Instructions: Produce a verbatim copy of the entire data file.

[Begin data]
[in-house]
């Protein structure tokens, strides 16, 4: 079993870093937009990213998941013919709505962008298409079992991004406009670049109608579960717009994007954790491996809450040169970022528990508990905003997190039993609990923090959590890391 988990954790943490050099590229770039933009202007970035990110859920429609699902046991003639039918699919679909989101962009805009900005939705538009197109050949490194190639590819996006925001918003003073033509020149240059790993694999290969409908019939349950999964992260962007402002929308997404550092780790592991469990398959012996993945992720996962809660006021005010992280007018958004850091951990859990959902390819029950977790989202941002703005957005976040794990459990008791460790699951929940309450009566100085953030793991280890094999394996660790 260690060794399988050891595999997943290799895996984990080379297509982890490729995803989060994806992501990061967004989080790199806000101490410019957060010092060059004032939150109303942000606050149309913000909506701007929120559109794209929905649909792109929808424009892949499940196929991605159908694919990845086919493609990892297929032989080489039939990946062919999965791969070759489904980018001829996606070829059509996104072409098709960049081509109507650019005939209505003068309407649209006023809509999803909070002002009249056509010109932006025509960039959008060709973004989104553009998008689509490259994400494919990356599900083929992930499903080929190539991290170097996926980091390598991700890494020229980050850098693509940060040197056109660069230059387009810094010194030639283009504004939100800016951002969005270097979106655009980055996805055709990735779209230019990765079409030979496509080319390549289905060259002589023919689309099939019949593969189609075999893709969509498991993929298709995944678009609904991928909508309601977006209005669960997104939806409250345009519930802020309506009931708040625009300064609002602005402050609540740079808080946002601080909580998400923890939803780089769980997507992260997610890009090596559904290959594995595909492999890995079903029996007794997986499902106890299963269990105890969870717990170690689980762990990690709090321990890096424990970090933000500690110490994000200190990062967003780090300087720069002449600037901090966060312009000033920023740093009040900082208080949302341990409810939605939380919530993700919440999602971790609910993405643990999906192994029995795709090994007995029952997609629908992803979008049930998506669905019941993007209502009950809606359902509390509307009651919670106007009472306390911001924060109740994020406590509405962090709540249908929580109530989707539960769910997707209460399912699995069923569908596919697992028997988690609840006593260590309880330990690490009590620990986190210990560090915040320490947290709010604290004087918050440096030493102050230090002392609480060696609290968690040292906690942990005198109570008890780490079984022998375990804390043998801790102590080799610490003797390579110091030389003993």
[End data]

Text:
[in-house]
């Protein structure tokens, strides 16, 4: 079993870093937009990213998941013919709505962008298409079992991004406009670049109608579960717009994007954790491996809450040169970022528990508990905003997190039993609990923090959590890391 988990954790943490050099590229770039933009202007970035990110859920429609699902046991003639039918699919679909989101962009805009900005939705538009197109050949490194190639590819996006925001918003003073033509020149240059790993694999290969409908019939349950999964992260962007402002929308997404550092780790592991469990398959012996993945992720996962809660006021005010992280007018958004850091951990859990959902390819029950977790989202941002703005957005976040794990459990008791460790699951929940309450009566100085953030793991280890094999394996660790 260690060794399988050891595999997943290799895996984990080379297509982890490729995803989060994806992501990061967004989080790199806000101490410019957060010092060059004032939150109303942000606050149309913000909506701007929120559109794209929905649909792109929808424009892949499940196929991605159908694919990845086919493609990892297929032989080489039939990946062919999965791969070759489904980018001829996606070829059509996104072409098709960049081509109507650019005939209505003068309407649209006023809509999803909070002002009249056509010109932006025509960039959008060709973004989104553009998008689509490259994400494919990356599900083929992930499903080929190539991290170097996926980091390598991700890494020229980050850098693509940060040197056109660069230059387009810094010194030639283009504004939100800016951002969005270097979106655009980055996805055709990735779209230019990765079409030979496509080319390549289905060259002589023919689309099939019949593969189609075999893709969509498991993929298709995944678009609904991928909508309601977006209005669960997104939806409250345009519930802020309506009931708040625009300064609002602005402050609540740079808080946002601080909580998400923890939803780089769980997507992260997610890009090596559904290959594995595909492999890995079903029996007794997986499902106890299963269990105890969870717990170690689980762990990690709090321990890096424990970090933000500690110490994000200190990062967003780090300087720069002449600037901090966060312009000033920023740093009040900082208080949302341990409810939605939380919530993700919440999602971790609910993405643990999906192994029995795709090994007995029952997609629908992803979008049930998506669905019941993007209502009950809606359902509390509307009651919670106007009472306390911001924060109740994020406590509405962090709540249908929580109530989707539960769910997707209460399912699995069923569908596919697992028997988690609840006593260590309880330990690490009590620990986190210990560090915040320490947290709010604290004087918050440096030493102050230090002392609480060696609290968690040292906690942990005198109570008890780490079984022998375990804390043998801790102590080799610490003797390579110091030389003993």